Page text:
General Information

Responsibility of the Revenue Commissioner

The Revenue Commissioner is responsible for collecting the ad valorem taxes on real estate as well as personal property. Taxes are due and payable each year on October 1 and become delinquent January 1. Any questions regarding the payment of ad valorem property taxes should be directed to this office.

Property Classification

Class I – Utility – 30%

Class II – All Other Property – 20%

Class III – Farm Property, owner-occupied – 10%

Millage Rates

A mill is one-tenth of one cent (0.001). When all of the taxing authorities millage requests are added together, you can calculate a total tax bill. The amount of the taxes to be paid is determined by multiplying the appropriate millage rate by assessed value less the proper exemptions. If you own and live in a residence, you would be taxed on 10% of appraised value. All other property would be taxed at 20%, except Class 1, which is taxed at 30% of the appraised value.

In Geneva County, your tax bill is based on millage rates applied for the following purposes:

AgencyCodetotalsmills
COUNTY 11 32.1 -
BLACK 81 39.1 7
COFFEE SPRINGS 22 39.03 6.93
GENEVA 33 44.1 12
HARTFORD 41 38.9 6.8
MALVERN 51 39.6 7.5
SAMSON 62 39.1 7
SLOCOMB 71 38.93 6.83
TAYLOR 91 37.1 5
STATE GENERAL 2.5
STATE SCHOOL 3
STATE SOLDIER 1
TOTAL STATE: 6.5
COUNTY GENERAL 8
COUNTY ROAD & BRIDGE 4
HOSPITAL 2.6
TOTAL: 14.6
CO WIDE SCHOOL 8
SCHOOL DIST 3
TOTAL SCHOOL: 11
Ad Valorem Taxes

Property (ad valorem taxes) are taxes on real and/or personal property. Real property includes land and improvements. Personal property refers to items which are movable or not permanently attached to the land. Some examples of personal property would be furniture, fixtures, tools and equipment used in the daily operation of a business.

Taxes are due and payable each year on October 1 and become delinquent January 1.

Business Personal Property

All persons, corporations, partnerships, etc., owning business personal property are subject to ad valorem tax. The property must be listed and assessed in the Revenue Commissioner’s Office after October 1, but no later than December 31 each year. Failure to make an assessment will result in a 10% penalty and fees being added to the tax bill.

Business personal property consists of machinery, furniture, fixtures, tools, supplies, etc. Some business personal property could also be leasehold improvements such as counters, signs, walls, racks, etc. Leased property should also be reported to ensure that its owner can be identified. All other personal property is appraised by the Appraisal Department for taxes, based on the cost new, less allowance for depreciation due to age. Recently the State of Alabama Department of Revenue ordered that field audits be performed on all business personal property. This is to ensure that all businesses are reporting correctly and this will also ensure equalization of all business personal property.

Taxes become due on October 1, and are delinquent after December 31, the same as ad valorem tax on real property. However, delinquent personal property taxes are handled differently. Beginning January 1, when the taxes become delinquent, the Revenue Commissioner must proceed to collect the taxes due or sell the property to satisfy the lien. (Personal Property sold for taxes cannot be redeemed).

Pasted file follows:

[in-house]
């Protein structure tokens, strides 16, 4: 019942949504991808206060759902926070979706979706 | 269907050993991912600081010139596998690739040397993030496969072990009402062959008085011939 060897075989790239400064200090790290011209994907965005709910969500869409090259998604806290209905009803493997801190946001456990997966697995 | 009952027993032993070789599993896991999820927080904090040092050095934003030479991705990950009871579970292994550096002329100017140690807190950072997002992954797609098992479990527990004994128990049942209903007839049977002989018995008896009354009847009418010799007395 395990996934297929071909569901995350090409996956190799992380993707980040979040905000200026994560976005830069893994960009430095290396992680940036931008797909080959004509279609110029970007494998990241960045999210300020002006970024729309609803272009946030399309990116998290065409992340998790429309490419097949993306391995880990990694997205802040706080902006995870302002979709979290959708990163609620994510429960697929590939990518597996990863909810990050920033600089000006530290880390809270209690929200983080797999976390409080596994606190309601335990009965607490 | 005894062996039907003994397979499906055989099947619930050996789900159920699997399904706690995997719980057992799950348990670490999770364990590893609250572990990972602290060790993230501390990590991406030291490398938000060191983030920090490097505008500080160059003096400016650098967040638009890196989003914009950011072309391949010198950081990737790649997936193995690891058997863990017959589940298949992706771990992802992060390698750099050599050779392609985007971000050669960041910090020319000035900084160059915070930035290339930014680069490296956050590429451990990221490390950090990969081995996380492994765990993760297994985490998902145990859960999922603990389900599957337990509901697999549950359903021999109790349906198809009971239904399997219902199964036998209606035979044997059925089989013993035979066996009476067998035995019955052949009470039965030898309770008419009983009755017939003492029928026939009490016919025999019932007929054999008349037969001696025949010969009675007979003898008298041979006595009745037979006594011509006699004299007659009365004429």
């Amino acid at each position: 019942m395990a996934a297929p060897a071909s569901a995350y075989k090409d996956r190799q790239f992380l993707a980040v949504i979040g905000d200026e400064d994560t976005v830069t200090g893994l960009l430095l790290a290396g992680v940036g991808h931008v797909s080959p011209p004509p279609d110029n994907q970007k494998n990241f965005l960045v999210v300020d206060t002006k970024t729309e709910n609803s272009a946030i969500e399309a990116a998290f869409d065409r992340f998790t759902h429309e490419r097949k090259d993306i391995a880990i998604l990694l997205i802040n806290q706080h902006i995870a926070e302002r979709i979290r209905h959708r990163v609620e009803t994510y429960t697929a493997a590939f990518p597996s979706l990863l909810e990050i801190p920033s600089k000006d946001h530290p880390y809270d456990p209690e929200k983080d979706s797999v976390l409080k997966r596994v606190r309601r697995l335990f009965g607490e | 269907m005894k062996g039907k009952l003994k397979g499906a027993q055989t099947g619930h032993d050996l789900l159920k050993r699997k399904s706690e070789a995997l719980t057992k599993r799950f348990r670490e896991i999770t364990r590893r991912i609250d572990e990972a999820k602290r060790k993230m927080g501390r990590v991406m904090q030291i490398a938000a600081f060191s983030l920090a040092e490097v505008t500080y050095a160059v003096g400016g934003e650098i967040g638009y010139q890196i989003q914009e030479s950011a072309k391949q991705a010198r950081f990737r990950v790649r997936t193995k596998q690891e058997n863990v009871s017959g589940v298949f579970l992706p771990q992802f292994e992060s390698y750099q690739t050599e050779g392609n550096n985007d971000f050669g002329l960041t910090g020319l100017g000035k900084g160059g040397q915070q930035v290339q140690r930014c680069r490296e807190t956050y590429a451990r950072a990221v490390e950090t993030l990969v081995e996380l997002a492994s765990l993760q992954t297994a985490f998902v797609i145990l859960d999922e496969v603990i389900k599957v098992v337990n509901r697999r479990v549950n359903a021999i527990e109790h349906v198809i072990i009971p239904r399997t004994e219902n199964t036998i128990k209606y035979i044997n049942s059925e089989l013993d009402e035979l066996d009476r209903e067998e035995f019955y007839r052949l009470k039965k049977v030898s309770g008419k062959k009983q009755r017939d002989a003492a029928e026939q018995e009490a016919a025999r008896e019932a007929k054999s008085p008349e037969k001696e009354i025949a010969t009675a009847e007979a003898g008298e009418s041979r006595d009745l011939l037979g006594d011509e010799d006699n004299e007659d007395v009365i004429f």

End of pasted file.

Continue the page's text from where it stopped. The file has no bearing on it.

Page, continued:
Permanent Trailer Tags

Effective October 1, 2006, any owner of a truck trailer, tractor trailer, or semi-trailer who chooses to purchase a permanent trailer plate, must annually assess the property in accordance with Rule 810-4-1-03 in the county where the truck trailer, tractor trailer or semi-trailer is based. The trailers must be reported annually on the Form ADV-40 and the corresponding property tax will be paid annually between October 1 and December 31 to the collecting official of the county where the trailer is based.

Exemptions

Homestead

REGULAR HOMESTEAD applies to single family property owners under 65 years of age (Owner MUST occupy dwelling). The exemption is $4,000.00 assessed value on State, and $2,000.00 assessed value on County. You must come in and assess the property the first time only. This procedure is required one time and is on automatic assessment each year thereafter, unless a change has been made to the property, and if ownership has changed.

Exemptions for 65 & Older, or Retired Due to Disability

  • Taxpayers who are age 65 or older are exempt from property taxes on their home and up to 160 acres of land, provided the combined net taxable income of the taxpayer and spouse is $12,000 or less on the Federal Income Tax Return and $12,000 or less on the Alabama Income Tax Return.
  • Taxpayers who are permanently and totally disabled are exempt from property taxes on their home and up to 160 acres of land. Income is not a factor for the disability exemption.
  • These exemptions must be recertified each year.

Note that the income requirement applies to age 65 and is based on the most recent Federal and State Income Tax Returns filed.

Proof of the taxpayer being 100% totally disabled may include social security and the  receipt of a pension or annuity due to disability from a private company or a state or federal governmental agency; or, the written certification of the taxpayer being retired because of total and permanent disability from two physicians licensed to practice medicine in Alabama to be approved by the Revenue Office.

These Exemptions must be claimed in the Revenue Commissioner’s Office by December 31. Failure to do so by December 31 may result in losing your total exemption for the next tax year.

Current Use

Owners of farmland, pastureland or timberland that is producing agricultural products, livestock or wood products for sale to the general public may apply for current use exemption. This exemption allows for property to be assessed at less than market value when only used for the purposes specified.

Any owner of eligible property must make a formal application to the Revenue Commissioner’s Office if he/she wishes to claim current use.

After current use has been granted, the owner who makes the application for current use does not have to reapply for current use for subsequent years. However, if the property changes hands, the new owner will have to file an application for current use or his or her taxes will be based on fair market value rather than current use value

The current use application may be obtained from the Revenue Commissioner’s Office at any time of the year, but under the law they must be filed with the Revenue Commissioner’s Office on or after October 1, but no later than January 1, for that tax year.

Assessing Real Property

  1. Record your deed in the Probate Office. Many new property owners often rely on the title company, or other representative to properly record their deed. However, the final responsibility is still yours, as the owner, to see that deeds are recorded and assessed. A new deed would require a new assessment.